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    3.25.21
    overfunctioning

    Here’s a word they didn’t teach you in business school: overfunctioning. We added the vocabulary word to our wellness lexicon as soon as we heard it and filed it somewhere between burn-out, boundaries and self-care. 

    Last week, Dr. Sara Gottfried dropped a few reflections on being an ‘overfunctioner’ on social media and we knew that, in a year like 2021 with all it’s unique emotional pressures, our audience needed to hear from her.

    Dr. Sara is a NYT-bestselling author and physician specializing in ‘precision medicine’ and bioidentical hormones. She has a knack for making foreign-at-first topics from genetics to hormones to  vagal tone completely relatable and her recent take on overfunctioning, an issue predominantly affecting women, is spot on…

    Overfunctioning On Autopilot.

    Overfunctioning can occur on autopilot, at least for me.

    My default setting used to be that I am overly responsible for family, friends, colleagues.

    I have often shared about how my overfunctioning has led to overeating, undereating, eating to change my emotional state, high cortisol, high insulin, high glucose, more belly fat, weight loss resistance, hypothyroidism, low libido, PMS, and well… the list goes on.

    I write about how women are often expected to overfunction and it sets a trap for us.

    We overfunction until we can’t take it anymore. Then conventional medicine offers depression, anxiety, or sleeping pills — all band-aids. Few consider the root cause.

    Overfunctioning is…

    + Doing things for others that they can do for themselves
    + Absorbing other people’s feelings
    + People-pleasing to avoid disappointing others
    + Difficulty saying no and setting boundaries
    + Assuming more responsibility than is your share
    + Giving advice whether the person asks for it or not
    + Fretting about others
    + Feeling responsible for others, or knowing what is best for them
    + Talking more than listening
    + Having goals for others that they don’t have for themselves
    + Codependence, or imbalanced relationships, whereby you enable someone else’s immaturity or irresponsibility through caretaking or fixing
    + Behaving like a martyr, taking care of everyone else, giving without receiving, and then occasionally feeling like you were taken advantage of
    * Overworking and over-scheduling yourself

    Don’t Be A Hero…

    My coach calls it hero-ing. Heroes in this context are operating from a place of fear rooted in a need for control, validation, or security. They habitually overfunction to save the day. They get rewarded in business and their family unit for doing what it takes to get the work done, but it’s a form of toxicity that leads to burnout, illness, and breakdown.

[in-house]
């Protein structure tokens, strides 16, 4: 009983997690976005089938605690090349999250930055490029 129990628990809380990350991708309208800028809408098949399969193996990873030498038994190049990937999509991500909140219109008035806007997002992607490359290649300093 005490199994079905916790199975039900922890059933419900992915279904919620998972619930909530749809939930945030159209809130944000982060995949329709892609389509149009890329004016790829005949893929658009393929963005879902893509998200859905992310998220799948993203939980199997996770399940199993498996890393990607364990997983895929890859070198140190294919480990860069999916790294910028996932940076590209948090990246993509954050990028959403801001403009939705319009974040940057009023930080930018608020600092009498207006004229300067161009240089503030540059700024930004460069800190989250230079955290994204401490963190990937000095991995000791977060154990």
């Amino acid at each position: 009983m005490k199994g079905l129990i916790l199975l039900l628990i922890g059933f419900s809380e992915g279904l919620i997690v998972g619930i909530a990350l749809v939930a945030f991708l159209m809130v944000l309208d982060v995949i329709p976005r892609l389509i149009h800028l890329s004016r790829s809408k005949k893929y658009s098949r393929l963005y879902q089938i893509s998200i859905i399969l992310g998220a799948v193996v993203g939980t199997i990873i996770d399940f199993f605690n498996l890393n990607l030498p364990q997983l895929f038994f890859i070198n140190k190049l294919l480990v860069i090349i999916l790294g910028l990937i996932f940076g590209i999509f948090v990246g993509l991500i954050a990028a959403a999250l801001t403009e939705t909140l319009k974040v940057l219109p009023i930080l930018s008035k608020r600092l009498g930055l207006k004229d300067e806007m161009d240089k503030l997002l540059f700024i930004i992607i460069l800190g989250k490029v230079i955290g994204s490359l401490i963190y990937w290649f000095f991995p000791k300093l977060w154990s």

Overfunctioners tend to be in an emotional ecosystem with underfunctioners.

    The key to escape the trap of overfunctioning is to learn balance before depletion occurs, and to assume responsibility only for what belongs to you.

    + It’s about stepping out of the fear-based victim-villian-hero drama triangle.
    + It’s about awareness, acceptance of what you can’t control, and then taking sacred action.

    I’ve learned that one of the best gifts you can give people you love or work with is to take a step back and let them function for themselves.

    Overfunctioning can be easy to recognize once you’re aware of it, but tough to interrupt…

    How do you stop overfunctioning?

    Observe the overfunctioning in your most important relationships. Let go of the need to be right. Shift from believing the world should be a certain way to believing the world simply shows up.

    Determine how you’d like to behave. What is your ideal for functional behavior?

    Be willing to sit with the discomfort of letting others be responsible for themselves. It may feel like you’re sitting on the razor’s edge. Yes, it’s easier to do it all yourself, but that’s what got us into this mess. Look for opportunities in your most important relationships to enter into this discomfort.

    Go on a “NO” diet. Practice saying “no” to every request. Sit with the request for 1-2 days before making a decision, and assess head/heart/gut alignment about saying no.

    I started practicing the “NO” diet with my family and friends. I warned them in advance and mostly we had fun together. As with most things, you may go too far in the opposite direction (i.e., underfunctioning), but often overshooting is part part of the healing process.

    unstructure. Leave unstructured time in your schedule. Big, yawning gaps where you practice letting go.

    Ask yourself: ‘Am I operating from a place of trust, alignment, and curiosity (above the line)? Or from a place of fear, heroism (see last post), blame, or victimhood (below the line)?’

    Read the book, The 15 Commitments of Conscious Leadership.

    Check Your health Lastly, check your labs. See if there are signs of overfunctioning like:

    + High cortisol
    + Low cortisol (or both in the same day)
    + High insulin
    + High glucose
    + Prediabetes
    + Diabetes
    + Leaky gut (from toxic stress)
    + Dysbiosis (imbalance of gut bugs leading to downstream symptoms
    + Autoimmune conditions (thyroid antibodies, + ANA, etc.)

    What did Gottfried miss? This list a work in progress! Leave us your comments and check out pre-sales for Gottfried’s latest book coming out this fall!

    From our friends

    Comments


    1. Thank you for this, really needed it today! xo

      Michelle | 03.25.2021 | Reply
    2. This is incredible, touched on so many facets of ME. Bookmarking!


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